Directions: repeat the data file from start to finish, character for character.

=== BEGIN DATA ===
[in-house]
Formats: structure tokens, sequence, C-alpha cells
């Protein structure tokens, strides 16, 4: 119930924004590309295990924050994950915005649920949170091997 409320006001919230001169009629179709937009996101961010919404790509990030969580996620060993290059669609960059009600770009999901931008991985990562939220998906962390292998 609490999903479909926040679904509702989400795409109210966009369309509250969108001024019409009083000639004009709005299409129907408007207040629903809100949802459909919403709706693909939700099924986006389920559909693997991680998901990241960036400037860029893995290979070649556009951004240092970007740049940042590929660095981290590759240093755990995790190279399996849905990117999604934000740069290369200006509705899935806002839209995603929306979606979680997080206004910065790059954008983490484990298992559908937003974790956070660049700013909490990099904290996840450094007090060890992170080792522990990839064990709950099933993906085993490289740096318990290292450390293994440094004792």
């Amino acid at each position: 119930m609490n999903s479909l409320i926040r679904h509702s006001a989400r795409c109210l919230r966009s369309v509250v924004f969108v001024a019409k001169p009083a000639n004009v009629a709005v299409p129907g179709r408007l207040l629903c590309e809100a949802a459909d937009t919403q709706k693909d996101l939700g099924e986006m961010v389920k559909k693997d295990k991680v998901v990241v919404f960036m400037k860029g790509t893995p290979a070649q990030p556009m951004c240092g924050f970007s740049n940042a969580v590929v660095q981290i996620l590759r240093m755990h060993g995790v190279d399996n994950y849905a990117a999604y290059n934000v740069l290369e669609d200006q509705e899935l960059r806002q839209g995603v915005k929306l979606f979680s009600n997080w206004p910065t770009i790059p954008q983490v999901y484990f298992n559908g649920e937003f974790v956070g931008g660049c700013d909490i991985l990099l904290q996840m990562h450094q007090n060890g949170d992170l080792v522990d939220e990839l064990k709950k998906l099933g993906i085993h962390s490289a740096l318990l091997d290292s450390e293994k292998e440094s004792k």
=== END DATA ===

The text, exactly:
[in-house]
Formats: structure tokens, sequence, C-alpha cells
């Protein structure tokens, strides 16, 4: 119930924004590309295990924050994950915005649920949170091997 409320006001919230001169009629179709937009996101961010919404790509990030969580996620060993290059669609960059009600770009999901931008991985990562939220998906962390292998 609490999903479909926040679904509702989400795409109210966009369309509250969108001024019409009083000639004009709005299409129907408007207040629903809100949802459909919403709706693909939700099924986006389920559909693997991680998901990241960036400037860029893995290979070649556009951004240092970007740049940042590929660095981290590759240093755990995790190279399996849905990117999604934000740069290369200006509705899935806002839209995603929306979606979680997080206004910065790059954008983490484990298992559908937003974790956070660049700013909490990099904290996840450094007090060890992170080792522990990839064990709950099933993906085993490289740096318990290292450390293994440094004792």
């Amino acid at each position: 119930m609490n999903s479909l409320i926040r679904h509702s006001a989400r795409c109210l919230r966009s369309v509250v924004f969108v001024a019409k001169p009083a000639n004009v009629a709005v299409p129907g179709r408007l207040l629903c590309e809100a949802a459909d937009t919403q709706k693909d996101l939700g099924e986006m961010v389920k559909k693997d295990k991680v998901v990241v919404f960036m400037k860029g790509t893995p290979a070649q990030p556009m951004c240092g924050f970007s740049n940042a969580v590929v660095q981290i996620l590759r240093m755990h060993g995790v190279d399996n994950y849905a990117a999604y290059n934000v740069l290369e669609d200006q509705e899935l960059r806002q839209g995603v915005k929306l979606f979680s009600n997080w206004p910065t770009i790059p954008q983490v999901y484990f298992n559908g649920e937003f974790v956070g931008g660049c700013d909490i991985l990099l904290q996840m990562h450094q007090n060890g949170d992170l080792v522990d939220e990839l064990k709950k998906l099933g993906i085993h962390s490289a740096l318990l091997d290292s450390e293994k292998e440094s004792k």